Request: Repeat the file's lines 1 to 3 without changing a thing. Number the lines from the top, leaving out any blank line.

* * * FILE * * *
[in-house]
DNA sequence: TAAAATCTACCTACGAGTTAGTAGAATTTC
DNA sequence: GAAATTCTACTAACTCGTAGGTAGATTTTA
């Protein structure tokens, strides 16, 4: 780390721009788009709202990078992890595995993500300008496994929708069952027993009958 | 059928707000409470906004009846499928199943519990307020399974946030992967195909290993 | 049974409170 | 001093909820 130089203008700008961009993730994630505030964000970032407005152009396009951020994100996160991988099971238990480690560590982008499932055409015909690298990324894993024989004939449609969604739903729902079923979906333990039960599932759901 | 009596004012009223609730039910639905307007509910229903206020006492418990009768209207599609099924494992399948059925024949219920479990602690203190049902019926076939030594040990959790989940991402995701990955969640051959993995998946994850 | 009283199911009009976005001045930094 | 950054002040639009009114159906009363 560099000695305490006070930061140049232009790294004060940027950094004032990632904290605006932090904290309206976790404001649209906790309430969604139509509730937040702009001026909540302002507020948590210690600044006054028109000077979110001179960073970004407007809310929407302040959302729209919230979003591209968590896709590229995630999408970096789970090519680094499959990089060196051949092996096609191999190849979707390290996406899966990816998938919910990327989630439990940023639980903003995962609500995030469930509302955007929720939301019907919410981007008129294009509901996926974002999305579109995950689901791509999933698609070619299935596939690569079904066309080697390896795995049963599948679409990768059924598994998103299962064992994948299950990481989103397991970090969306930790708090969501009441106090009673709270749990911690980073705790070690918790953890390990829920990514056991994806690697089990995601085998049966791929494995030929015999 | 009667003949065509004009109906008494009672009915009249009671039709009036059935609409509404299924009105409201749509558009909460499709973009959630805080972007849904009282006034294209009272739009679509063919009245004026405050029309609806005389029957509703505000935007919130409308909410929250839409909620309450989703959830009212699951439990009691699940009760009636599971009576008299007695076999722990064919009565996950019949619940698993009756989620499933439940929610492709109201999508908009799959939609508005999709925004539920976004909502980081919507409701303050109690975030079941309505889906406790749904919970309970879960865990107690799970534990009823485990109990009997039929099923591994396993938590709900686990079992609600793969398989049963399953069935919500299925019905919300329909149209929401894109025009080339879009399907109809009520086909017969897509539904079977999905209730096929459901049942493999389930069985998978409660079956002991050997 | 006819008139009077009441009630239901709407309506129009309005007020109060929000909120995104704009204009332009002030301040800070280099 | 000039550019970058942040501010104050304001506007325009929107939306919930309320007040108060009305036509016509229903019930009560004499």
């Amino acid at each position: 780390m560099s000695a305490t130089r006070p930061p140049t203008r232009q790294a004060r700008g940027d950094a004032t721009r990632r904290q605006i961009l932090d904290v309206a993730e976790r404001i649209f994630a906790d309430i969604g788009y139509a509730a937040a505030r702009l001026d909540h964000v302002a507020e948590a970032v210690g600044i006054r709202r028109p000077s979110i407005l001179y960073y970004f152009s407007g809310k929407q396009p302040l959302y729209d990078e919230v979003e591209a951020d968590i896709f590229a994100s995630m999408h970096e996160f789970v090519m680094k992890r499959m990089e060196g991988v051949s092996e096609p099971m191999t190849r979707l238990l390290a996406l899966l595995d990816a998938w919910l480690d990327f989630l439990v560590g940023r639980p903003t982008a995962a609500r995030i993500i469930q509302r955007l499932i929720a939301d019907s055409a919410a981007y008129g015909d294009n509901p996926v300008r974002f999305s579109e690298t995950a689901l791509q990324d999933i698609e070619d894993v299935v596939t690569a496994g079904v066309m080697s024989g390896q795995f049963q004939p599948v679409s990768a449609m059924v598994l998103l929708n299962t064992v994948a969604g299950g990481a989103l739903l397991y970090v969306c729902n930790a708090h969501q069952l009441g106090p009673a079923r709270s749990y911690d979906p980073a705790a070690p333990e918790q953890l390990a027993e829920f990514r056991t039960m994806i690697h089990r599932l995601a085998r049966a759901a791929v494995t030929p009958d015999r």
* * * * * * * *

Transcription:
[in-house]
DNA sequence: TAAAATCTACCTACGAGTTAGTAGAATTTC
DNA sequence: GAAATTCTACTAACTCGTAGGTAGATTTTA